You may assist your clients in making on-time payments by calling them or mailing them a payment notice. Reminders will increase your successful collection rate.

10. Late Payment Explanations

You’ve undoubtedly heard every justification for a late payment there is. Some of the most challenging explanations to reply may come from your best clients attempting to appeal to your softer side.

Keep in mind that you are operating a business, and you need to set the example of gently but firmly reminding people who owe you money that payment is due promptly.

11. Negotiate

If a client informs you that they will be unable to make a timely payment, one tactic you can use is to negotiate a payment plan with them. The whole sum due will not be paid immediately, but you will receive payments in installments over an extended period.

Doing so will allow you to manage your cash flow better and may even save your relationship with them.

12. Organization

Accounts receivable management entails ensuring that nothing slips between the loopholes. You should never find a payment that is ten months past due. The time to begin organizing your collections is now.

Once you send bills, how do you keep track of them? Where do you record your contacts with clients concerning their bills? Uncover a system that works for you, and start using it immediately.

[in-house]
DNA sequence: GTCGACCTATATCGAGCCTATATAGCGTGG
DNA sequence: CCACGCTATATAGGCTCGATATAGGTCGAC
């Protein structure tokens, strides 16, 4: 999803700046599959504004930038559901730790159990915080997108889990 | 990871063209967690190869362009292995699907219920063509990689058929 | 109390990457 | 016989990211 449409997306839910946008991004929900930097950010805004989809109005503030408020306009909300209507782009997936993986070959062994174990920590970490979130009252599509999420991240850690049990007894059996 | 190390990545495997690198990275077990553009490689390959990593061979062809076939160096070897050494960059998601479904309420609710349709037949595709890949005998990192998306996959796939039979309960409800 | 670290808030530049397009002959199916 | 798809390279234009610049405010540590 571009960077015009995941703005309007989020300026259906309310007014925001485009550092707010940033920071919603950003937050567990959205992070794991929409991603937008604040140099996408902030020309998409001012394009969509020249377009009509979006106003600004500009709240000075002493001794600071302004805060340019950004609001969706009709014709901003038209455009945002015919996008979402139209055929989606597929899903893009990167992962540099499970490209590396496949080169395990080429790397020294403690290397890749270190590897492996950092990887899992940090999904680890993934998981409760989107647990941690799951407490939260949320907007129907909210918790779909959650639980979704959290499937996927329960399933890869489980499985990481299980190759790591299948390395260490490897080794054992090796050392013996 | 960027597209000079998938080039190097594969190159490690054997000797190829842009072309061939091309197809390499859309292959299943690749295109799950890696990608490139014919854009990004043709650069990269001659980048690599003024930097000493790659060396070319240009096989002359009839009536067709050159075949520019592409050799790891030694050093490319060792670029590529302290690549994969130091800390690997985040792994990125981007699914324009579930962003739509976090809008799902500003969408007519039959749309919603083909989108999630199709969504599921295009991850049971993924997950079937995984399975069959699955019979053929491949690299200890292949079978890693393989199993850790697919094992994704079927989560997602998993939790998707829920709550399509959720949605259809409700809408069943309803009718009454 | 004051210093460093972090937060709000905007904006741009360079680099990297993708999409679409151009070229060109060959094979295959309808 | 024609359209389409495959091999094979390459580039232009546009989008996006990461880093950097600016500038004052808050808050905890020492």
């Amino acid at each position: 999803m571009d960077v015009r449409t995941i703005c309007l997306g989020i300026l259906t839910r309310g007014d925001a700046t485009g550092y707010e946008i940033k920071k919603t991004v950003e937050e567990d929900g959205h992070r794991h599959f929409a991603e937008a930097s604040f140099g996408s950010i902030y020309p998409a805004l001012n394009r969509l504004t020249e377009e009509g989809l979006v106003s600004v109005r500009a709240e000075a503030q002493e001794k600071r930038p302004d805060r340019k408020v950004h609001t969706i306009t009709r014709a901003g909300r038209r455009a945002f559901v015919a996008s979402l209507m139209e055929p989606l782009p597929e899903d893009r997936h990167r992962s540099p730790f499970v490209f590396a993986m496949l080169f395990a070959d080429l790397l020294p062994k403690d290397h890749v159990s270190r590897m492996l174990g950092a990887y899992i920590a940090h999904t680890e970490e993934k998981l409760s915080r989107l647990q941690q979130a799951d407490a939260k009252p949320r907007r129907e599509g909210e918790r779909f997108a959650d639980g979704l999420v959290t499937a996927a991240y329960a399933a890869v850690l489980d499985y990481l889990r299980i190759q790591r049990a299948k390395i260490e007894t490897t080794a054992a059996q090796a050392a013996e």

13. The X-factor

Never forget that you’re in charge of issuing credit to clients. You can terminate a client’s trade credit at any time.

Anything from a client’s payment history to a failing relationship and intuition could be the x-factor that sways your judgment in a way that benefits your company.

14. Rewards

Although you may provide your clients trade credit, getting paid as soon as possible is in your best interest. Encourage your clients to make early payments by giving incentives. One of the most prevalent incentives is to provide a discount on the payment if the client pays within a specific time frame.

15. Do What You Think Is Best for Your Business

Remember that you are never obligated to take any action related to receivables management that makes you uncomfortable. If you don’t feel comfortable extending credit to a certain client, don’t.

Calling a client to ask for money is never a terrible idea because you deserve it. Don’t worry if an invoice is paid with financing or turned over to a collections agency. Remember that you are in charge here. It would help to decide how much work is acceptable in exchange for payment.

Final Thoughts

You can’t afford to ignore the accounts receivable side of your business. The inability to pay your suppliers and staff on time resulting from late payments is a serious problem that can’t be ignored.

If you’re a small business owner, we hope the article’s breakdown of accounts receivable management basics has been helpful.

About Sashi 310 Articles
Sashi Singh is content contributor and editor at IP. She has an amazing experience in content marketing from last many years. Read her contribution and leave comment.